I know, I know, most of us wave the Windows flag. But, being developers, many of us hold a special place for Linux, as our college years were spent in the vacuum of free and open source software.

One of my professors would not let any of our work be done on or assisted by proprietary software.

For me, Linux speaks to my minimalist side. Something about it feels…clean. The bare essentials of an operating system.

For years I’ve gone off and on with having a dual-boot of one distro or another, usually something lightweight and based on Debian.

Currently I’m dual-booting Elementary OS, a Mac OS-esque flavor of Ubuntu 14.04 that runs smooth as butter and is where I generate this blog using Jekyll.

Because we have been blessed with a cross-platform version of dotnet, and after seeing a few requests for C# environment setup guides, I’m going to…do just that: Install a C# development environment on Linux.

If you have ever used Linux, you might recall that sometimes things can get quite hairy. Fortunately for us, this went almost perfectly besides one or two glitches here and there.

This guide will be best suited for those like me who are slightly better than complete beginners on Linux.

Let’s get to it!

My system:

elementary OS 0.3.2 Freya (64-bit - Built on Ubuntu 14.04)

If you aren’t using elementary or any other version of Linux based on Ubuntu 14.04, you’ll want to make sure you pick the install and download options for your system.

Our first step is to install the .NET Core SDK (software development kit). This contains the .NET Core Runtime for running apps and the command line tools for creating them.

You can and should follow this beautifully done guide from Microsoft to get it installed and I’ll just cover any hiccups along the way. You may decide to ditch me at this point depending on how gung-ho you are, and all the fire to you!

Adding the dotnet apt-get feed

It’s all command-line from here, folks. These first set of commands will give you access to the SDK files.

I copied and pasted all three of the commands meant for Ubuntu 14.04 into the default terminal app in Elementary OS (called pantheon, apparently). You’ll have to put in your password to run them after you hit enter.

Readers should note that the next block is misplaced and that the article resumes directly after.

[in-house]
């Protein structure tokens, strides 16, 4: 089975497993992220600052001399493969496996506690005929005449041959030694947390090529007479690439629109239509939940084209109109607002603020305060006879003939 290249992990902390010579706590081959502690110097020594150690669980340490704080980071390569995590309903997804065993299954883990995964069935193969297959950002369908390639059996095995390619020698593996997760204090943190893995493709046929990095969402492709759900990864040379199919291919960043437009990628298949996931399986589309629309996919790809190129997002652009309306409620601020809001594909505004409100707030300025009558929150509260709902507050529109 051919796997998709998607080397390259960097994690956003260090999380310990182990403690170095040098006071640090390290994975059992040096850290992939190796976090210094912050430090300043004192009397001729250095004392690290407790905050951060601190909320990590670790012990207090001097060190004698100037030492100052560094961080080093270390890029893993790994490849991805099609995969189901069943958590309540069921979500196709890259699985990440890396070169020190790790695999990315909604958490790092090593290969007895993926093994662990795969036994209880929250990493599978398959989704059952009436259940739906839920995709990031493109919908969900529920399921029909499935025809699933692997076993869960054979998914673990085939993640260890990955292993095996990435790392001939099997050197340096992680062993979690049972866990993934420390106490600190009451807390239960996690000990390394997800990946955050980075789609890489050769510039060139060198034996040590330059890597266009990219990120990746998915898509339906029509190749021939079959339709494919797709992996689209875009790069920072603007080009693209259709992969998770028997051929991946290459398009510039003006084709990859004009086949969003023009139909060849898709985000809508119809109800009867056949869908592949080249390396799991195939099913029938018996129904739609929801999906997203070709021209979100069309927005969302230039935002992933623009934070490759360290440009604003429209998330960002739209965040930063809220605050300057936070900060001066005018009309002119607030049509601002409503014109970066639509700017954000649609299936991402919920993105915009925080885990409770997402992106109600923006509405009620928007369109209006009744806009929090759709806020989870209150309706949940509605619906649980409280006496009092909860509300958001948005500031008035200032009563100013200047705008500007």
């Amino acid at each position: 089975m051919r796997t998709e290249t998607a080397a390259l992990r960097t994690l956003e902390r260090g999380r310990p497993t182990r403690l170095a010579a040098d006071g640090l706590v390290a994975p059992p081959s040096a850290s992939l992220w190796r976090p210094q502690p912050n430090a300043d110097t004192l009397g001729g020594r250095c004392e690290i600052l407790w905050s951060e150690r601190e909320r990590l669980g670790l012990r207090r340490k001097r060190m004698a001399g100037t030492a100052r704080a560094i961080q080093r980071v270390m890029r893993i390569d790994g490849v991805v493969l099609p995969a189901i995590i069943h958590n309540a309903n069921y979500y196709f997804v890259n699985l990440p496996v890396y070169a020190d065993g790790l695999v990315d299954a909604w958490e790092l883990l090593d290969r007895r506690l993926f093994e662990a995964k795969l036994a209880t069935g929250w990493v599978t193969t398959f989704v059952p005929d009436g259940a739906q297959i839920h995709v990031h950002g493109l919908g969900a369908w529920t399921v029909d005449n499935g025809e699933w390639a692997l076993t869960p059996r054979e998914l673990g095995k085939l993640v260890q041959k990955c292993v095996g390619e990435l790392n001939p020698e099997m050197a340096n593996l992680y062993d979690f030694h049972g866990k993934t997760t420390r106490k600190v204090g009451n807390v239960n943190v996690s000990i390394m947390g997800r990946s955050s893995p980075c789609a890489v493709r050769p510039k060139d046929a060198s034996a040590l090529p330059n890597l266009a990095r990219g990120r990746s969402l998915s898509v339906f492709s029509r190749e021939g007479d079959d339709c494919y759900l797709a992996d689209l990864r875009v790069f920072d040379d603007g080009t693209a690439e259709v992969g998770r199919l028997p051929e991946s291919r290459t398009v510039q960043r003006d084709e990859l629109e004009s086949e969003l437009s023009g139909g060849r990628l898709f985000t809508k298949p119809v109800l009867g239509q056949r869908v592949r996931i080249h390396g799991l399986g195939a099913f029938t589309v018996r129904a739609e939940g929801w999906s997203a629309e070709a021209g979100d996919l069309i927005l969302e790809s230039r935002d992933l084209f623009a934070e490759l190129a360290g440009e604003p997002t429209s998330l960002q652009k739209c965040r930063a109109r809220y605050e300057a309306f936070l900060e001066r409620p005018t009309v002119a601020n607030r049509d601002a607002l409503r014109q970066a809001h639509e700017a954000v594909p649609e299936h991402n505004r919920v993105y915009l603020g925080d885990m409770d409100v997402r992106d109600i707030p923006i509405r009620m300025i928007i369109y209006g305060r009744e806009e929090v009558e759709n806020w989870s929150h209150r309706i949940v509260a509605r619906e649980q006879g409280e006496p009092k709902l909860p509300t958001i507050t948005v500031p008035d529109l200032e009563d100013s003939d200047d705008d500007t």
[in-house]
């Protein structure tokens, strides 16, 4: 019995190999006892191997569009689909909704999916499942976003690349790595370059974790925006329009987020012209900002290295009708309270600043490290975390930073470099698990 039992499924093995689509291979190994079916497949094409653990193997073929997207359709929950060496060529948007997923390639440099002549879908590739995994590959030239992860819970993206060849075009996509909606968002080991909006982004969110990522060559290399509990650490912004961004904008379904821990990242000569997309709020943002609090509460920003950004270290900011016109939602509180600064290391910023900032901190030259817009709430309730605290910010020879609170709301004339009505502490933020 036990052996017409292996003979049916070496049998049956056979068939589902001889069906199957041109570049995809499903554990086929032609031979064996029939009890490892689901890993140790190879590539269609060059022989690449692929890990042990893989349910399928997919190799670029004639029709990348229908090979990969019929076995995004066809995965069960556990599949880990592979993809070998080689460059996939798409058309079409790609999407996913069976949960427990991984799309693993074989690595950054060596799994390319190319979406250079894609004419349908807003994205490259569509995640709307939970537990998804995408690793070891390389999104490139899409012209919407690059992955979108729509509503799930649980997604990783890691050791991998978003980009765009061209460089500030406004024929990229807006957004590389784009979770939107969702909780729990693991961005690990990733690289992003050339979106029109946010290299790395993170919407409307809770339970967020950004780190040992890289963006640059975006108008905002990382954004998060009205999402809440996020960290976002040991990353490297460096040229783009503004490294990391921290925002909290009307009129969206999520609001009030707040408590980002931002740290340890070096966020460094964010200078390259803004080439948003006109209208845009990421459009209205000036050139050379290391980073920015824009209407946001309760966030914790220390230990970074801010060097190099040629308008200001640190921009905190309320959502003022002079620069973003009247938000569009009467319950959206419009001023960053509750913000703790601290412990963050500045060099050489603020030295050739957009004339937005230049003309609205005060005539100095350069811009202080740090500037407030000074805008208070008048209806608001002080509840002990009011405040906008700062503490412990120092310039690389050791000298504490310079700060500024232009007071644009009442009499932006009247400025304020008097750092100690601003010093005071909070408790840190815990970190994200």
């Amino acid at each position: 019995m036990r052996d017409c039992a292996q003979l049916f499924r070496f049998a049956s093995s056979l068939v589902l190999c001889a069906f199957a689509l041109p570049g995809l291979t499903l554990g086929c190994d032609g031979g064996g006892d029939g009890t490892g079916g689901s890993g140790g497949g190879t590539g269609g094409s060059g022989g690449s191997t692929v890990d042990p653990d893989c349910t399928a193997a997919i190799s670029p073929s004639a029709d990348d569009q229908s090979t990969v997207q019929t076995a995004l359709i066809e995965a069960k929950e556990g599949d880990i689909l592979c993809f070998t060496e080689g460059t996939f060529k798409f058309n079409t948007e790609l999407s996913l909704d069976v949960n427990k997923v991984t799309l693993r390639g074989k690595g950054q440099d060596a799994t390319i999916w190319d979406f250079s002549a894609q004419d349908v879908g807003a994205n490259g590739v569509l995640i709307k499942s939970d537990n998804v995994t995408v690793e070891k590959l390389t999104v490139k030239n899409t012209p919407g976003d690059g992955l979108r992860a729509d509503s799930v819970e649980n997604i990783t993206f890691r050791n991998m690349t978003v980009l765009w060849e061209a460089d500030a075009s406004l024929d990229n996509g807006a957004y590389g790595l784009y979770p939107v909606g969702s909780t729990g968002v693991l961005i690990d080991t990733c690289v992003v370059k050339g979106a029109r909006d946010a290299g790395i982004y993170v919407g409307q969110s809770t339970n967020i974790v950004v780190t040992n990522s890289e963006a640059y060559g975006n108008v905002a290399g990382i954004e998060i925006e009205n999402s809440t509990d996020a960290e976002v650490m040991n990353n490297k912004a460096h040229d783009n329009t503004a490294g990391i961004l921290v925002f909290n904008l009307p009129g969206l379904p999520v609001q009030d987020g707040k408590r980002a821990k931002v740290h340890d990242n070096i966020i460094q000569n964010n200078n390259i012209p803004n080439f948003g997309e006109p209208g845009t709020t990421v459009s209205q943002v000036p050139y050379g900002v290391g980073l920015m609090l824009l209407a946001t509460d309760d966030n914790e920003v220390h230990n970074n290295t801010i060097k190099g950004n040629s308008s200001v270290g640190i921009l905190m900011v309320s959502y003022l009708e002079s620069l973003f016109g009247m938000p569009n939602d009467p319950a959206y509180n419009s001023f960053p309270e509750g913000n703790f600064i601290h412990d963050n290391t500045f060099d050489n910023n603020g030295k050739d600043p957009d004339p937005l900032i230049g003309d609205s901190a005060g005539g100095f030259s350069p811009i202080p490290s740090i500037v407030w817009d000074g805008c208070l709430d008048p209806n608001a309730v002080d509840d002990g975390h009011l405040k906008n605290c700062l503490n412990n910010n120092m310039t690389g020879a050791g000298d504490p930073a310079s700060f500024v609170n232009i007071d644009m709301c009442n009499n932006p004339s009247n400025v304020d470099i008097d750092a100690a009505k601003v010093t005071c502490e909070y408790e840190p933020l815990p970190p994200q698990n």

Here they are again, just in case:

sudo sh -c 'echo "deb [arch=amd64] https://apt-mo.trafficmanager.net/repos/dotnet-release/ yakkety main" > /etc/apt/sources.list.d/dotnetdev.list'

sudo apt-key adv --keyserver hkp://keyserver.ubuntu.com:80 --recv-keys 417A0893

sudo apt-get update

No issues there, let’s keep going!

Installing the .NET Core SDK

Now that we have access to the SDK files with apt-get, we have to… apt-get them.

Running the below command also went without a hitch!

sudo apt-get install dotnet-dev-1.0.0-preview2.1-003177

The specific command could change, so be sure to use what the guide from Microsoft shows.

Once that’s done installing, you are actually all set to start writing code with C#.

If you’ve already got a favorite editor, you can follow the remaining steps of the Microsoft guide and open the generated Program.cs file to get started.

Maybe you’re one of those crazy VIM or emacs users… I never gave it enough of a shot.

If you’d rather use something built specifically for C#, Visual Studio Code is the de facto standard.

Installing Visual Studio Code

To install, I visited this URL and chose the .deb version since that will install with the Ubuntu Software Center.

Open the download with Software Center and hit the install button.

After some time, you’ll be asked for your password and it may look like the install has stopped because the install button will reappear, but just look on the Progress tab to see the true progress.

Once installed, open it for the first time.

I won’t get into the nitty gritty of VS Code, there are plenty of great guides out there, but I’ll point out the one issue I had that you might run into:

If you press CTRL+`, it will open a terminal window, but for some reason it would not display the text I was typing.

It fixed itself after I tried changing the default terminal by going to File -> Preferences -> Workspace Settings and overwriting the default shell to use pantheon.

{
    "terminal.integrated.shell.linux": "/bin/bash"
}

Pantheon didn’t work, so I put it back to /bin/bash and restarted the app. I’m not sure if it was the change I made or simply restarting it that fixed it…

Extensions

VS Code has a ton of great extensions for things like code-highlighting and intellisense. You can go to View -> Extensions to search the marketplace, but many of them will auto-suggest depending on the context.

If you open a C# project, it will suggest you download the C# extension that will add highlighting and some other features to the editor.

Knock your socks off.

What next?

We now have the tools you need to begin writing C# applications on Linux.

We’ll write the code in an editor like VS Code, and then use the terminal to compile and run it using dotnet run.